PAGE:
Greece and the Russo-Turkish War, 1823-1829
THE years 1823-9 were the most tranquil of the post-war era. Only one major crisis in international politics developed, over Greece and the Eastern question; and though it was always troublesome and sometimes dangerous, things finally turned out better for the international system than most had anticipated. Other international problem areas either remained quiescent or were managed in fairly routine fashion. The relative tranquillity, however, would end abruptly in 1830, in revolutions much wider and more threatening to the international system than those of the early 1820s. Conservatives like Metternich saw a direct link here: governments in opening the floodgates to liberalism and revolt in the Near East had undermined the dikes against revolution in the rest of Europe. Liberals argued just the opposite: the 1830 revolutions were the result of the repressive policies of most governments in the 1820s. In fact, the connection between the stability of the 1820s and the upheavals of the early 1830s was real, but more indirect and subtle than either side recognized.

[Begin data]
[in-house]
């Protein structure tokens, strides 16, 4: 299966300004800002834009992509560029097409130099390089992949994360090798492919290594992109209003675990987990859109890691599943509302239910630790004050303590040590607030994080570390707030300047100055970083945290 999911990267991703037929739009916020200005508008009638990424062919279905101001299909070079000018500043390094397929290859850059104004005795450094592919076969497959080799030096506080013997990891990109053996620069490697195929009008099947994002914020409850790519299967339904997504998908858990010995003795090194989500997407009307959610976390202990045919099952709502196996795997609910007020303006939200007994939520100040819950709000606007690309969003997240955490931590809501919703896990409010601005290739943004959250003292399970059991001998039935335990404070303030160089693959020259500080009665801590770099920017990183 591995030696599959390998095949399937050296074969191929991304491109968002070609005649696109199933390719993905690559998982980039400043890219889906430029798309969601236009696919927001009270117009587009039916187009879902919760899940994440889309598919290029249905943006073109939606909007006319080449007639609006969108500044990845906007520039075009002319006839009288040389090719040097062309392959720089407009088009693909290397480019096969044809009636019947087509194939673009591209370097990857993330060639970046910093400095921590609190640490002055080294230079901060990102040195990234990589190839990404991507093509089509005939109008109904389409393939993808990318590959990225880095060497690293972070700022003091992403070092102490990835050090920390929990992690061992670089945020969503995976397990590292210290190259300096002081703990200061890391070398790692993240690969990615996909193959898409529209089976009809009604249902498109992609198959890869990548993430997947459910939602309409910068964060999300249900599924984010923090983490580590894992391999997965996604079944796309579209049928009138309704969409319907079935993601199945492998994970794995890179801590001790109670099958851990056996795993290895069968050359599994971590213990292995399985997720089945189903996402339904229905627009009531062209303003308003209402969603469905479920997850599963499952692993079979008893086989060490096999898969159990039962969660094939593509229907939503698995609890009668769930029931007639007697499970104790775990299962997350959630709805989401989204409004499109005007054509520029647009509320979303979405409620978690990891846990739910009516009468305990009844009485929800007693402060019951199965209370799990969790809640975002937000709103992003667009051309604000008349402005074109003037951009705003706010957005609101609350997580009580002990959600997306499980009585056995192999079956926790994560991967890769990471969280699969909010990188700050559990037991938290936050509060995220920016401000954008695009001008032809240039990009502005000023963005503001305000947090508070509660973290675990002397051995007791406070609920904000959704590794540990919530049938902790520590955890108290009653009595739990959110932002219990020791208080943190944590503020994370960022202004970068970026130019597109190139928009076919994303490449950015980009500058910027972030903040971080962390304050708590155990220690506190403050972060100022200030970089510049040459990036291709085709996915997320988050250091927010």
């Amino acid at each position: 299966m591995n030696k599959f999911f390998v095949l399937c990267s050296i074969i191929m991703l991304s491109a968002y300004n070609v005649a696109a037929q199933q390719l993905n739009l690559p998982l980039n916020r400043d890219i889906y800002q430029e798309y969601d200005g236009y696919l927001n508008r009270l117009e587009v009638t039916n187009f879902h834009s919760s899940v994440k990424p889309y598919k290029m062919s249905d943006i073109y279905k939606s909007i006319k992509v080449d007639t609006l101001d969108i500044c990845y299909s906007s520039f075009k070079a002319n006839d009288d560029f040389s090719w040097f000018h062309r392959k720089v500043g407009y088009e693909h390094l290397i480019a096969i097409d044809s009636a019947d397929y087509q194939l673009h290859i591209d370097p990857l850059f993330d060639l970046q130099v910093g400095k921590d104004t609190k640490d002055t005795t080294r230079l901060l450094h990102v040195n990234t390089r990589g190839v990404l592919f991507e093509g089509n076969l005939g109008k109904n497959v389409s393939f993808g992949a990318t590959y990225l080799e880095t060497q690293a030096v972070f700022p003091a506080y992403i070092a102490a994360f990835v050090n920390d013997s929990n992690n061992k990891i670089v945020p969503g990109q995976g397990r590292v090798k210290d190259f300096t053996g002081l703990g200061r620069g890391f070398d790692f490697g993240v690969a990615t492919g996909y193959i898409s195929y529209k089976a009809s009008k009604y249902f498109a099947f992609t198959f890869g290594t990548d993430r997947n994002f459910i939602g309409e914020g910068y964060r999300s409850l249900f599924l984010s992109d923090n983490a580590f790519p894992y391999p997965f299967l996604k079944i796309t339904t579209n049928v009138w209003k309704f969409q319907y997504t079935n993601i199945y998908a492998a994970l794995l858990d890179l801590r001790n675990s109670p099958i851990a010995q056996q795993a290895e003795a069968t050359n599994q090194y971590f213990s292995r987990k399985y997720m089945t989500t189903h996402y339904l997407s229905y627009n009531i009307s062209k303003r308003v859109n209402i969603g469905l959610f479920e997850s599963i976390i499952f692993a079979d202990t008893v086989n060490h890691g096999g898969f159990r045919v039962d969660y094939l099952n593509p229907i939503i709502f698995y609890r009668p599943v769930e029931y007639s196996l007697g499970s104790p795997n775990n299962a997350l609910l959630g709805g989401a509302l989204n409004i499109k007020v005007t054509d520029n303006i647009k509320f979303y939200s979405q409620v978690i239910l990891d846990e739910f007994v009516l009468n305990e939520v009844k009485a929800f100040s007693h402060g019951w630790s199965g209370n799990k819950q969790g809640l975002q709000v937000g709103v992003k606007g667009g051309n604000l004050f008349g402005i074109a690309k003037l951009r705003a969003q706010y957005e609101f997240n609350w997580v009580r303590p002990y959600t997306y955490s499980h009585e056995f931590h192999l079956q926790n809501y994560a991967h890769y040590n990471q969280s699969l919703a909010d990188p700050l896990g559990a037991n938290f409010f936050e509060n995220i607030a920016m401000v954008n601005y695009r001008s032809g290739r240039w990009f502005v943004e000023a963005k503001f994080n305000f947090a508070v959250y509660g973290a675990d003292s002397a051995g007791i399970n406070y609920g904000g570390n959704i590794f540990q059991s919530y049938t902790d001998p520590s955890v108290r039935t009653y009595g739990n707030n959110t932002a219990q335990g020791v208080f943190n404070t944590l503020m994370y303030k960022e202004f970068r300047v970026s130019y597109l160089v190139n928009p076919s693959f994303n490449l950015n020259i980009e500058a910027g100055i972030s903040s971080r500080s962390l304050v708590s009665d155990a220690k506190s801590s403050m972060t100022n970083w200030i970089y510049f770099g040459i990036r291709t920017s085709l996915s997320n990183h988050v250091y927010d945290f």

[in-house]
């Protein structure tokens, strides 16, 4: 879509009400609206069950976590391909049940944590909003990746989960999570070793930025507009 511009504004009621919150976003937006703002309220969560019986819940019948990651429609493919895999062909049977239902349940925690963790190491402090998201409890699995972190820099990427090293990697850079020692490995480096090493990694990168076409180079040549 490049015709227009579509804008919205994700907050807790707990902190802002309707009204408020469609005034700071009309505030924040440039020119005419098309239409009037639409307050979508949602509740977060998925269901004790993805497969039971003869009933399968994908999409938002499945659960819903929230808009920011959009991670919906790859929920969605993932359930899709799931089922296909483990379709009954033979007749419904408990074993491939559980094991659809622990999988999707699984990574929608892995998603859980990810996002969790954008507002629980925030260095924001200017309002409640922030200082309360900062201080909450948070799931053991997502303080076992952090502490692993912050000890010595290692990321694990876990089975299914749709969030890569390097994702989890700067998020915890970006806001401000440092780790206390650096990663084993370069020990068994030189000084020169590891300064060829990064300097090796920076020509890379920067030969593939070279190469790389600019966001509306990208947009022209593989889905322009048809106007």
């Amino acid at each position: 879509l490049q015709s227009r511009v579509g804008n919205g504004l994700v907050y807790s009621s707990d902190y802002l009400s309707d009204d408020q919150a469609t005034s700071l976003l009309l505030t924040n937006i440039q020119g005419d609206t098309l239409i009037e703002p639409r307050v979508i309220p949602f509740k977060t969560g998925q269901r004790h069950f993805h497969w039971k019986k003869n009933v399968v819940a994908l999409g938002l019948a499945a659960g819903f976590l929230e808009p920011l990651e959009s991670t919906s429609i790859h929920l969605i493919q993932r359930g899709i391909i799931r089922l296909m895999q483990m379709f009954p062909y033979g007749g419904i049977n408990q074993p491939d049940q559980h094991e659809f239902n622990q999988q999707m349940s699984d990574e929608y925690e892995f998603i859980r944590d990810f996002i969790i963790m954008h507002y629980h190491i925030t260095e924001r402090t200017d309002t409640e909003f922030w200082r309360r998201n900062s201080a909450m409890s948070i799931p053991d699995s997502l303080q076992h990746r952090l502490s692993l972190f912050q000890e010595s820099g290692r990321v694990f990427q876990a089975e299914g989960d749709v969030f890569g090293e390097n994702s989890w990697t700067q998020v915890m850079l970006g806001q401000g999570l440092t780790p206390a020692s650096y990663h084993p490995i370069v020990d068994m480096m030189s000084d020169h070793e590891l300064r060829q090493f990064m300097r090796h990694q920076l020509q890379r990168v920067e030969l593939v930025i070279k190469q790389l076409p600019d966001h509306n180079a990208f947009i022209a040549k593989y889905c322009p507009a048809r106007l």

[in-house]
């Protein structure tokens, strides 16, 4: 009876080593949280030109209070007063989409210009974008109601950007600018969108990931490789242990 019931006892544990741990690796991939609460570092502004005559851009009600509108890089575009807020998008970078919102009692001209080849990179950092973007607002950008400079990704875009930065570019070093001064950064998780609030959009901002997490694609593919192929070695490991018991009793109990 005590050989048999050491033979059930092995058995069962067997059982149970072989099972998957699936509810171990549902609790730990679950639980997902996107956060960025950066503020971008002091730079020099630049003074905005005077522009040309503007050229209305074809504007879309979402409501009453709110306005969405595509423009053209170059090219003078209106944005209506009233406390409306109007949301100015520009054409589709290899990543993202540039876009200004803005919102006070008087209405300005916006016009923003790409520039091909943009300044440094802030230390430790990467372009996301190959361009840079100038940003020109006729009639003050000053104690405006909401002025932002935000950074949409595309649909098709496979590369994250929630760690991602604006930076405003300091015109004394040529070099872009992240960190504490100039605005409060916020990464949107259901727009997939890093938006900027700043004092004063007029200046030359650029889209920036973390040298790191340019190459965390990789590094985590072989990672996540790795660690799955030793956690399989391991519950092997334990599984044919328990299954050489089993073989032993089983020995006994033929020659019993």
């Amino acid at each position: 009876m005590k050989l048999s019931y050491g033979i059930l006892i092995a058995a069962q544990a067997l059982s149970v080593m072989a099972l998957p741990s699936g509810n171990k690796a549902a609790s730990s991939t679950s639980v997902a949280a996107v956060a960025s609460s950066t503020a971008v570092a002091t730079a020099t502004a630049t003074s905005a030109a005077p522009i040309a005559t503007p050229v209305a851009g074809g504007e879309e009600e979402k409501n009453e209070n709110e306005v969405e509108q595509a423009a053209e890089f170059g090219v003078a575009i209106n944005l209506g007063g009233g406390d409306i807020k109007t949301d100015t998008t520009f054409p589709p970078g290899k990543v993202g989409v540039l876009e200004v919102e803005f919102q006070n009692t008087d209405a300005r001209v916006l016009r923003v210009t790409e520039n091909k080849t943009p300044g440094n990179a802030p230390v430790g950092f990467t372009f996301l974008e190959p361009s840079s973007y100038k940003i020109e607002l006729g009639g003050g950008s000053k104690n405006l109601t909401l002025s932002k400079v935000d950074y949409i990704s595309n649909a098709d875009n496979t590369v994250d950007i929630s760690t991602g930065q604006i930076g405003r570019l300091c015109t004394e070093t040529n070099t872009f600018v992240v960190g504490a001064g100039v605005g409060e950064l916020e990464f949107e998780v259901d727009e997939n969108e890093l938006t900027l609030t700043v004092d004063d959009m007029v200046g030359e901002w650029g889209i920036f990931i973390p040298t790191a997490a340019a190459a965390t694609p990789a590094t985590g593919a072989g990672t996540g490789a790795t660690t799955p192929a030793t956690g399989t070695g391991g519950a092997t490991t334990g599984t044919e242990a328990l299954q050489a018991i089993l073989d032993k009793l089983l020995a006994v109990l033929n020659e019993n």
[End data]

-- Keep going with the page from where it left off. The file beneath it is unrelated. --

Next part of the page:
Greece remained a danger spot for Europe after 1823 not mainly because of the continued fighting and the strains in Russo-Turkish relations but because of Alexander's growing frustration with his allies. Other powers had used Russia's permission or help, he felt, to win victories and gain prestige in their spheres, Austria in Italy, France in Spain, Britain in Latin America. In Russia's sphere, however, they used the European alliance to stop Russia from intervening to end a brutal conflict, thereby undermining Russia's prestige and rewarding Turkish barbarism and intransigence.
This view was basically right. Metternich, who had devised and led this game of restraining Russia while pretending to be its friend and ally, found his act growing more difficult and transparent with time. Emperor Francis, wanting to gain trade and revenues out of the Greek conflict at Russia's expense, ordered